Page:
Tang Institute Shares Insight on Education With Khan Lab School

On a recent trip to California, faculty members of the Tang Institute and the Office of Academic Resources visited the Khan Lab School, an independent school associated with the online educational platform Khan Academy. According to Michel Barker, Director of Academic Research, Andover teachers visited the Khan Lab School to learn how they are expanding the educational landscape.

Barker said, “The Tang Institute is all about bringing fresh ideas from the outside so that we stay fresh here.”

Rachel Skiffer, former Dean of Strategic Planning at Andover, is the current Head of School at the Khan Lab School. During the Andover teachers’ visit, she explained the goals and foundation of the institution.

Contrary to other schools, the curriculum of Khan Lab School is mastery-based and paced differently by each student.

Khan Lab School has no letter grades, and we are mastery-based, which means that our academic program is self-paced. In most schools, time spent learning is constant while the quality and level of content mastery varies,” wrote Skiffer an email to The Phillipian.

Because the curriculum is mastery-based, classes are not divided by age, but by ability.

Barker said, “A key component was that the classrooms actually looked more like libraries. Students of different ages are at different levels, so you might have a nine year old working on the same thing as an eleven year old, and they are both using Khan Academy to master those skills and move on to the next thing.”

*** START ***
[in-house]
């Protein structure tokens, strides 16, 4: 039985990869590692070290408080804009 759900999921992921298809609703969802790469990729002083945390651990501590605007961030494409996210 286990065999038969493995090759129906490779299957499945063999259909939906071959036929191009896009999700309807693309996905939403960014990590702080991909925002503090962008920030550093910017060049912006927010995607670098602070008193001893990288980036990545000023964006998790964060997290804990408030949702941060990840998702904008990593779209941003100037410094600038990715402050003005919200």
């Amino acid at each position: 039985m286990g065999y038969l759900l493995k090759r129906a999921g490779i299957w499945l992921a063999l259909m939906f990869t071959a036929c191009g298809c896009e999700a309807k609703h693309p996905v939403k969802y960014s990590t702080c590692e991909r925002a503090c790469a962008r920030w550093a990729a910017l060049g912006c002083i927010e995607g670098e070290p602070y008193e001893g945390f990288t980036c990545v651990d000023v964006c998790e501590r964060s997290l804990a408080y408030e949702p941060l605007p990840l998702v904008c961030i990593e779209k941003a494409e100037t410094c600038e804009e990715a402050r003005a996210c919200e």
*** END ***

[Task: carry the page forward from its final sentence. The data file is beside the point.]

Skiffer also explained the school’s support system and approach to teaching.

“We build social-emotional learning and skills-building into our program, and…we support students with weekly one-on-one sessions with their advisor in addition to group advising,” wrote Skiffer.

Barker, who was among the teachers who visited the school, said that the trip helped him in exploring methods of digital-based teaching in addition to providing potential ways to foster research skills in Andover’s education.

Barker said, “I do not teach classes, in the sense that I don’t have a classroom where I teach. But being able to see what Khan Lab School is asking about is directly beneficial to how I approach working with the library… After my visit to the Khan Lab School, I became interested in how we can deliver a lot of that online in digital ways, and we have actually developed a bunch of those things.”

Barker was also impressed by the creativity of the school’s structure as well as the demands of Skiffer’s job, since she has to incorporate the online Khan Academy curriculum with the classroom curriculum.

Barker said, “I think that [Skiffer] has done an incredible job leading [the school] forward…I think her job is about marrying those two worlds, where you have this online component, and where you have this classroom where both the online and classroom can learn from each other in different ways.”

Although Andover teachers went to the Khan Lab School to learn from their innovation, Skiffer emphasized that newer schools can also earn from schools such as Andover, and that interaction can improve current educational platforms and systems.

“As educators, we are all in the business of supporting student learning, and it’s important that we share and debate ideas about teaching and learning. Pedagogy and the science of learning is always evolving, and older schools can learn from what newer schools are doing, and newer schools can learn from schools that have decades, or centuries, of success,” said Skiffer.  

Andrew Housiaux, Currie Family Director of the Tang Institute, agreed that interactions between schools is a good way to improve the educational system. Housiaux said that organizing such visits is an important job of the Tang Institute, and that future visits are planned in the near future.

“The Tang Institute tries to connect [Andover] faculty with teachers and other schools…The more we can do this, the more we can learn from the good work being done by fellow educators, and the more we can reflect thoughtfully about the choices we are making here about how to best support student learning,” said Housiaux.